5. Speed matters. Don’t assume you have all the time in the world to run out your concept. Your sense of urgency and bias toward action signal energy, passion, commitment and ability to scale to potential investors. Unfortunately, a major knock we hear from investors generally speaking on midwest deals is the slowness it takes for teams to find product-market fit. This is one of the main reasons we expedited LEVEL 1 through LEVEL 4 recently — we have to prevalidate faster and, as cliche as it sounds, fail faster. Eliminate the zombies.




One more roadshow planned to take us through the end of the year. Next up, Silicon Valley. Thankfully, these are expanding our investor network, increasing Nebraska fund-to-fund relations with other midwest VCs and improving the odds that midwest startups will succeed with the support of growth capital. Plug: we couldn’t curate this program without the support of Husch Blackwell. They ensure we have basecamps in each market and are helping us reach new markets in 2018.

Parting Thoughts

A cohort does not make strong deal flow. Rather, individual teams that have achieved serious outcomes and proven themselves do. As accelerators and incubators evolve, our hope is that we see a more tailored approach to venture deal flow instead of the one-size-fits-all approach many take now.


No strangers to the venture space, this co-founding pair has both dealt with divvying out funds and receiving venture capital. Having what they would describe as extremely good role coverage, they have aligned the broader community to their ambitious goals for the startup region. Enjoy their radical vision for our region’s innovation economy!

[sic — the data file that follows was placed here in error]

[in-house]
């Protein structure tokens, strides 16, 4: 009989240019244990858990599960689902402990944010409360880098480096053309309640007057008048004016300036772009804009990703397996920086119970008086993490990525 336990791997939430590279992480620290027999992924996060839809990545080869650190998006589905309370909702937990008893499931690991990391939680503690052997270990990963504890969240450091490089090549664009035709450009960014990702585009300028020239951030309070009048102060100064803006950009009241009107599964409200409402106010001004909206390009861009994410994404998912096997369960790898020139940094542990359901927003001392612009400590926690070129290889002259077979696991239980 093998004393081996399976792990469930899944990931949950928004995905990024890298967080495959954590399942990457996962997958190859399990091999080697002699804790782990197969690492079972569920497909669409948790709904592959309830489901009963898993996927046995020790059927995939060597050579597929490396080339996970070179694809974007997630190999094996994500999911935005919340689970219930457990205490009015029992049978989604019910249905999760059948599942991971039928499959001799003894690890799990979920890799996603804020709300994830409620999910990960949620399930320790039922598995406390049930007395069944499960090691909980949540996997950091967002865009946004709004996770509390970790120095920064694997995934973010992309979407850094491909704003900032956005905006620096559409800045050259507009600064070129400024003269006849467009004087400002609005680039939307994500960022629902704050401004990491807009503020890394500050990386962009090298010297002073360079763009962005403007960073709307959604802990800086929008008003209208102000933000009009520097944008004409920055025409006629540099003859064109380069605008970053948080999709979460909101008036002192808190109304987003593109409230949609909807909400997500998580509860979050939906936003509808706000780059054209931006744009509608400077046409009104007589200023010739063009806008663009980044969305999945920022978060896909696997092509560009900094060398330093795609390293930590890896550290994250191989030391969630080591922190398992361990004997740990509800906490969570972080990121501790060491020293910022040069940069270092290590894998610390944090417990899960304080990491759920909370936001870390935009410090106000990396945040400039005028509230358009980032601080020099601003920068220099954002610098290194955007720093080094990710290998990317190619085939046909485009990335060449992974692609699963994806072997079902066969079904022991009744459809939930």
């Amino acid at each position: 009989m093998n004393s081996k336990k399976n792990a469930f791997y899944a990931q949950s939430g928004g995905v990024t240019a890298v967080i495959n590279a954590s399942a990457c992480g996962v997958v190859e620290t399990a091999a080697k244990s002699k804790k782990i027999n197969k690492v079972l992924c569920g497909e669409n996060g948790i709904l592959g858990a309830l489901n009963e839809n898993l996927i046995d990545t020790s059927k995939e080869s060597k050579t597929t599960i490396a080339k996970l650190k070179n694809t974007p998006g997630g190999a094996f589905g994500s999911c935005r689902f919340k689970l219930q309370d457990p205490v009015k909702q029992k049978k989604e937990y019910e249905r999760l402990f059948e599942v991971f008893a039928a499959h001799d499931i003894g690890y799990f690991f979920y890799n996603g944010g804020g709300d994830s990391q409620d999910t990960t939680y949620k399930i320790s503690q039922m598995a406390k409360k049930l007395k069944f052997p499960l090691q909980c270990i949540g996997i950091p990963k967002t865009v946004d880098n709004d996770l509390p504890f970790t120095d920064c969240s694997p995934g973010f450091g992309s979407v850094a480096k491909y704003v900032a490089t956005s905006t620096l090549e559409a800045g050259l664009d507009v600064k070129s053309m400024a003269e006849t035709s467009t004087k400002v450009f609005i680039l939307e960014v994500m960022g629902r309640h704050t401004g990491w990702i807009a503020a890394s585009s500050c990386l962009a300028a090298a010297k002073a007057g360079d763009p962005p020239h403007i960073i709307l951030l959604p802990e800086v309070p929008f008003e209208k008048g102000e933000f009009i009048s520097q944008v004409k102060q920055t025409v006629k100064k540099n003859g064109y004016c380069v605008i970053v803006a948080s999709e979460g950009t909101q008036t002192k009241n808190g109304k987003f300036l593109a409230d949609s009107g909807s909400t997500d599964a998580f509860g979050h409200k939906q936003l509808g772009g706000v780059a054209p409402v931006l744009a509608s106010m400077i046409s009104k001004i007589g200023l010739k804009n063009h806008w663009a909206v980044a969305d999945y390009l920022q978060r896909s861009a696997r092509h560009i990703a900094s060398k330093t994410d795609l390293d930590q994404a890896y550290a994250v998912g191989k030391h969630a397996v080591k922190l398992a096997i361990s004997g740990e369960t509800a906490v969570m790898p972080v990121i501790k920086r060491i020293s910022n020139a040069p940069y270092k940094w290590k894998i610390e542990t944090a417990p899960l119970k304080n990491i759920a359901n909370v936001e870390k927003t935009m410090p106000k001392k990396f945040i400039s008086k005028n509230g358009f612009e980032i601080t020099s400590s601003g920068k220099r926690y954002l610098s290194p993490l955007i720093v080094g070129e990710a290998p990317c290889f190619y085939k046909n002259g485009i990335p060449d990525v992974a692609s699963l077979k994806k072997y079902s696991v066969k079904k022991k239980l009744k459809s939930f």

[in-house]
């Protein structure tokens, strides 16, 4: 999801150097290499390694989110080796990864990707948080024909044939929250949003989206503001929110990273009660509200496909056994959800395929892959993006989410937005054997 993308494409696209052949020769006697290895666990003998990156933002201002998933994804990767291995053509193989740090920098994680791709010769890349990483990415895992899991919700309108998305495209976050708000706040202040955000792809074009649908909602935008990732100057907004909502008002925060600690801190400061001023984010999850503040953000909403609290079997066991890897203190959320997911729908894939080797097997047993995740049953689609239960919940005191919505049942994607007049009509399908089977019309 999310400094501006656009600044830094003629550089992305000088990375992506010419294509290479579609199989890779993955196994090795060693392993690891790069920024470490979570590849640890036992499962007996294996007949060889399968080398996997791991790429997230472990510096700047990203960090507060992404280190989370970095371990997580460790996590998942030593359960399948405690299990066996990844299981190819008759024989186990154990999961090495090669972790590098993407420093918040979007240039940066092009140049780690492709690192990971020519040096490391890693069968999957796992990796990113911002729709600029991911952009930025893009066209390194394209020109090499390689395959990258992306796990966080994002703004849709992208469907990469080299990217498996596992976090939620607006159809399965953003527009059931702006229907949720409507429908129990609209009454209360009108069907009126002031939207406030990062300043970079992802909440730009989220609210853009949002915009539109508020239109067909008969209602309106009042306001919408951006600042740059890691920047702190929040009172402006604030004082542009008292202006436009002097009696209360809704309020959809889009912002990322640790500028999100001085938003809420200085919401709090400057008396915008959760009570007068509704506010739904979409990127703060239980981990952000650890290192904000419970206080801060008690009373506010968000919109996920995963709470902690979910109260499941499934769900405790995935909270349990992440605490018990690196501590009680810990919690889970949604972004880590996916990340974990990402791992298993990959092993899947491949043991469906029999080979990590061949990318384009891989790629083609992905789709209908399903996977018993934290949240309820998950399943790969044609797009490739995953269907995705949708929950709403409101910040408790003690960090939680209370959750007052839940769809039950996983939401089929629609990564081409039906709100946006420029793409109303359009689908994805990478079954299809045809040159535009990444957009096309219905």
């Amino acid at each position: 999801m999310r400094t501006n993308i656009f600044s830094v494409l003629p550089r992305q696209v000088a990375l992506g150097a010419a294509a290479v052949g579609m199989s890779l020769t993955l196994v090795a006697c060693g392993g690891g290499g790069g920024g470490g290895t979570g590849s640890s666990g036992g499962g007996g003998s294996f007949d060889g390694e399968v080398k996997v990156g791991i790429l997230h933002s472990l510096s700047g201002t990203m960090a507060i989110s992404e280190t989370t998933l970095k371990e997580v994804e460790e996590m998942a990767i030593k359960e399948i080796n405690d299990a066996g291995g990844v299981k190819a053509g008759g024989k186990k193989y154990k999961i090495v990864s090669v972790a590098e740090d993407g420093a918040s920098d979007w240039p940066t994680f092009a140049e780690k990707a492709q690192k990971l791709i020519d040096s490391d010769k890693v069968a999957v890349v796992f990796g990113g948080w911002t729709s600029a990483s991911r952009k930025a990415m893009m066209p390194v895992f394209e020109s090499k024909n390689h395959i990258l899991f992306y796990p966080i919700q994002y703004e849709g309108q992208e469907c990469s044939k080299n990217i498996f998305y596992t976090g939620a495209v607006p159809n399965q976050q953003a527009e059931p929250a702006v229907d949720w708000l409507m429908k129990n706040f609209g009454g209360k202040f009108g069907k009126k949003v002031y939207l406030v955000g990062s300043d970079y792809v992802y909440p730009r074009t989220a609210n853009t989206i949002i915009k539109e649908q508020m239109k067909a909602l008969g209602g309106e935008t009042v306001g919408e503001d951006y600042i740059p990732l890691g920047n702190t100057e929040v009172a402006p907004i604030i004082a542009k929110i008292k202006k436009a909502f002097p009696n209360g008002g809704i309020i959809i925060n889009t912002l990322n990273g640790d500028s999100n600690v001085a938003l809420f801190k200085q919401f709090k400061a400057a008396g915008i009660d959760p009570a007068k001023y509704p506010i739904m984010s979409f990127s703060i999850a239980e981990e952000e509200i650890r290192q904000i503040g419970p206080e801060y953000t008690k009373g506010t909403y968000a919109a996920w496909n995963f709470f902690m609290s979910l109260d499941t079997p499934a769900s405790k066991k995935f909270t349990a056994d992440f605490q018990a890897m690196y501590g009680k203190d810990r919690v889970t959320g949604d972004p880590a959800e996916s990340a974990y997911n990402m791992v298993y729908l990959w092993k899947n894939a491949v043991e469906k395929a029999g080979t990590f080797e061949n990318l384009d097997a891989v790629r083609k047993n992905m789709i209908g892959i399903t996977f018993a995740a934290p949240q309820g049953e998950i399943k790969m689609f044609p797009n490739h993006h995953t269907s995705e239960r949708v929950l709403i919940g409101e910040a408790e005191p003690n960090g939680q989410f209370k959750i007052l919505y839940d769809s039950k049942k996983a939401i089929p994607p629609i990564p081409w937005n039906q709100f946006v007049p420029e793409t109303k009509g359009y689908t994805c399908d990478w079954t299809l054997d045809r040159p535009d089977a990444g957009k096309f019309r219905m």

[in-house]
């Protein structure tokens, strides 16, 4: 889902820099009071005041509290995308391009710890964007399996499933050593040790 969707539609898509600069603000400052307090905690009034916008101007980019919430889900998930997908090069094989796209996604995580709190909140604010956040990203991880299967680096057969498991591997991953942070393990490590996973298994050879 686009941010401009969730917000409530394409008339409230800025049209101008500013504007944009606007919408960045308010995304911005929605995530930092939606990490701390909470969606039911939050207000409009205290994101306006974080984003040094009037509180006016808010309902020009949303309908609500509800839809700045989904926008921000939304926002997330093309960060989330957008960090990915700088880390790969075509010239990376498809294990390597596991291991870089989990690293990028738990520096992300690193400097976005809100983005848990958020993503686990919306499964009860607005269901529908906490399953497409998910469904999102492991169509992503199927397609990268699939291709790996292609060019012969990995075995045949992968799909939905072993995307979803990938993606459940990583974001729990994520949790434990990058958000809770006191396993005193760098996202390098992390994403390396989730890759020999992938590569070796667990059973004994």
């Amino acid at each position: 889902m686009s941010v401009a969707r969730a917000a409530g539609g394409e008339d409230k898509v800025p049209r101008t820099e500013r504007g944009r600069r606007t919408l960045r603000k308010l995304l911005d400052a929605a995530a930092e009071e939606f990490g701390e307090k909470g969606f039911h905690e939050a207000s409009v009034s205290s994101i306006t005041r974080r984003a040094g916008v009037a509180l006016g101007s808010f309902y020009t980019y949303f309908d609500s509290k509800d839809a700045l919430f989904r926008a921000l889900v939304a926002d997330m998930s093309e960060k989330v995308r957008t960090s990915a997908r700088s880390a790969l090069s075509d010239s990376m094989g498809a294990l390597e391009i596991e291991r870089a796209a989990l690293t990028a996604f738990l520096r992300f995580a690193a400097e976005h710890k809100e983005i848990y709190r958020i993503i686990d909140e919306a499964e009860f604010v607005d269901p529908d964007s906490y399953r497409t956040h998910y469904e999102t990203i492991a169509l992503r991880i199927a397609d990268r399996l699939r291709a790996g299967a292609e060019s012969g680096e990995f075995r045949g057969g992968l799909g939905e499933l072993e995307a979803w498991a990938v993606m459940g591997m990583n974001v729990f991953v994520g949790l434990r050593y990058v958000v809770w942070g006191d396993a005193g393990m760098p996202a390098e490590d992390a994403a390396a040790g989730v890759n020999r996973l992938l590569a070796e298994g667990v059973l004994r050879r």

A serial entrepreneur in every way, Nathan can’t help but concept new companies. Thankfully, he has become quite attuned to taking a concept through validation and eventually into scale. His experience in creating more than half a dozen companies led to the creation of The Startup Collaborative’s unique approach to company building.

Prior to The Startup Collaborative, Nathan is best known for co-founding MindMixer, a civic engagement startup that quickly scaled from 0 customers to nearly 1,000 in just two years. Eventually employing more than 75 employees across the Midwest.

Ironically, Nathan brought maturity and structure to wild-west style startups across the Silicon Valley, Silicon Beach and now back at Silicon Prairie.

A San Francisco expat, Creighton and UNO graduate and now Midwest community leader, Nathan is a fixture on the startup scene.

Before launching The Startup Collaborative, Erica co-founded Omaha Startup Collaborative.

Best known for creating the elusive sense of density within the Omaha startup market, OSC quickly became home to more than 70 area startups and tech companies. Within just 18 months, OSC had been connected to the creation of a few hundred jobs, millions in venture funding and the inspiration of thousands of current and potential entrepreneurs.

Erica’s entrepreneurial insights have been quoted in publications like Forbes, Inc. Magazine and even on NPR.

Boomeranging back to Nebraska from Dallas where she worked with top civic leaders on pivotal public-private partnerships to change the trajectory of the city. Previously, Erica worked with a handpicked group of growth-seeking clients spanning the marketing, technology and startup companies.